Definition: A unique selling proposition is the defining factor or characteristic that sets a company apart from its competitors. Online and offline retailers aim to clearly communicate their unique selling proposition to shoppers in marketing campaigns, product descriptions, and all other customer touch points.
Businesses want to sell their products or services as the all-around best option, but ultimately most propositions tend to fall into one of three categories. Note that companies are not limited to just one of these, though it can be hard to effectively communicate more than one proposition at the same time.
Each type of proposition is focused on a different value, and what the customers care about should dictate what propositions a company focuses on. Establishing a buyer persona helps uncover which propositions will be effective.
Establishes the business's claim as the provider of a product or service superior to what their competitors provide. For example, a company selling rare used books can differentiate themselves based on unique, highly-coveted products that can't be found elsewhere.
Target Value: Quality
Cost plays a role in every buying decision, but it is often the focal selling point when selling to comparison shoppers. Price-based propositions don't discount their quality: rather, they emphasize value. This appeals to customers who are looking for a reason to spend less.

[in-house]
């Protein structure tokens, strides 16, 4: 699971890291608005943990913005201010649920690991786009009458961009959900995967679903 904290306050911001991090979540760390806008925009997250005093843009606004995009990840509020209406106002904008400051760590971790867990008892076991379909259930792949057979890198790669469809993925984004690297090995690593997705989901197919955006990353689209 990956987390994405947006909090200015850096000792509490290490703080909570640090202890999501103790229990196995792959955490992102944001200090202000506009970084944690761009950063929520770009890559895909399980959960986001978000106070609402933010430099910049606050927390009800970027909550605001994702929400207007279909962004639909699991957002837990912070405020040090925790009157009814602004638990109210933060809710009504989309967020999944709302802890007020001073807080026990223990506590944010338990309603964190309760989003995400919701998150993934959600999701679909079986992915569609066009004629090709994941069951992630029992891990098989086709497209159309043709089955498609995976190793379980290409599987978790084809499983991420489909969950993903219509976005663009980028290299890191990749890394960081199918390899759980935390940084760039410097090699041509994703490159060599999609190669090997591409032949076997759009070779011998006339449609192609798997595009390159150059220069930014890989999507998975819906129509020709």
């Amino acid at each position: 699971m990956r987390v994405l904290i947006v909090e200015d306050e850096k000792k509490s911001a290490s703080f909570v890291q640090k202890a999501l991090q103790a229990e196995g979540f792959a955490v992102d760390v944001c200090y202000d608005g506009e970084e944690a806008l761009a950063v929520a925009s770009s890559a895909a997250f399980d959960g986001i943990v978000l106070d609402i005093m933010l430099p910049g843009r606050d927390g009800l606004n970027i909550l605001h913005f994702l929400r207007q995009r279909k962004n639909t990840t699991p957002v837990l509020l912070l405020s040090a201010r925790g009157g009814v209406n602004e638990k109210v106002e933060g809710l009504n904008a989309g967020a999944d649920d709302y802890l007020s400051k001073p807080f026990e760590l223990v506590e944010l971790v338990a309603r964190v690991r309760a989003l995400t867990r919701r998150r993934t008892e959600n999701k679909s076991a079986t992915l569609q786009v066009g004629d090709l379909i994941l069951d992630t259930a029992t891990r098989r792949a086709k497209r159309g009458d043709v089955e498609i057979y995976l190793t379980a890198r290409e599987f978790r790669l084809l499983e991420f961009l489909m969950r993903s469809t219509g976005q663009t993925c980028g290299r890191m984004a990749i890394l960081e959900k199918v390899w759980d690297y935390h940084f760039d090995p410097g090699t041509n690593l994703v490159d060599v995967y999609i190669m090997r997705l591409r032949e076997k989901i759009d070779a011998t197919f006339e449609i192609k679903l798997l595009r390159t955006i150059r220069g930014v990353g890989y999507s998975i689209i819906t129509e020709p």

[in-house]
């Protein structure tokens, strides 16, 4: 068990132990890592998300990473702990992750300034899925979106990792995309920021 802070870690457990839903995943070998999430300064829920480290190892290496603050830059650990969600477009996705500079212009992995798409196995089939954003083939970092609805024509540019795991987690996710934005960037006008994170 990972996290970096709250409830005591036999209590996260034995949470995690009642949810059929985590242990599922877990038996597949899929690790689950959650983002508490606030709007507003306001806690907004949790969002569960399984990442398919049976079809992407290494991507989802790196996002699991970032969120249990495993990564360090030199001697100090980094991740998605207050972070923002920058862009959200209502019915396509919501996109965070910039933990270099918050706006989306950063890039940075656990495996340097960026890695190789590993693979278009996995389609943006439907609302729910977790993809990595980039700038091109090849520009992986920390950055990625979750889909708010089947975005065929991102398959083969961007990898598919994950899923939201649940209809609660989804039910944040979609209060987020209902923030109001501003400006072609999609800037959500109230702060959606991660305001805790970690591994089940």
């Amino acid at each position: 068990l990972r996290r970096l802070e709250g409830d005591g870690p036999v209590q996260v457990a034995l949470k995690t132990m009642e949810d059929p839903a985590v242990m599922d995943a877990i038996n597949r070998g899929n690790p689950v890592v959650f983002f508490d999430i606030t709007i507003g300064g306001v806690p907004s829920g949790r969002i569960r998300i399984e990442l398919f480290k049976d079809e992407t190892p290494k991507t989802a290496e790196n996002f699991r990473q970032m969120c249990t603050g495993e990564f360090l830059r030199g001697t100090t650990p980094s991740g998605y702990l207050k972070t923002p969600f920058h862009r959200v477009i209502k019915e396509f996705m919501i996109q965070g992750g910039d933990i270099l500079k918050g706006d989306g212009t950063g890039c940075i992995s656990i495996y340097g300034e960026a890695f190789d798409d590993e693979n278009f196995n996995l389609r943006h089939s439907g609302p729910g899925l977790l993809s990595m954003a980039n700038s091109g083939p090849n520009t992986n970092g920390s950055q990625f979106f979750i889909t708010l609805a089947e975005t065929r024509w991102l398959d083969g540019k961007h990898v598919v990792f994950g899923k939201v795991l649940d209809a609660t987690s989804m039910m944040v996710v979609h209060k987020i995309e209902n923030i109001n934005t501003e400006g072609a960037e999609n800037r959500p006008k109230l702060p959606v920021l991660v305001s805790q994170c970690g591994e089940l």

Target Value: Affordability
Some customers are looking for peace of mind and reliability when they make a purchase. While product and price clearly play a role, what can really sell them is reliable support. These include return policies, technical help lines, extensive online resources, or some combination of these factors. A support-based proposition is selling a reassurance that no matter what happens, the customer will be taken care of. Support is especially important for merchants who cultivate an ongoing relationship with their customers, such as those with subscription services.
Target Value: Social connections
The process of determining a unique value proposition varies based on the state of a business.
New businesses need to establish their unique selling proposition as early as possible — and begin communicating this to customers as soon as a connection is made. Creating a good first impression and demonstrating your USP from the moment a shopper lands on your website or views a marketing asset it crucial to capture their interest.
Companies with proven experience have a slight advantage, with easier access to social proof points such as testimonials and customer reviews. As businesses accumulate more data about who their customers are and what's important to them, it's entirely possible to shift a unique selling proposition to suit the findings.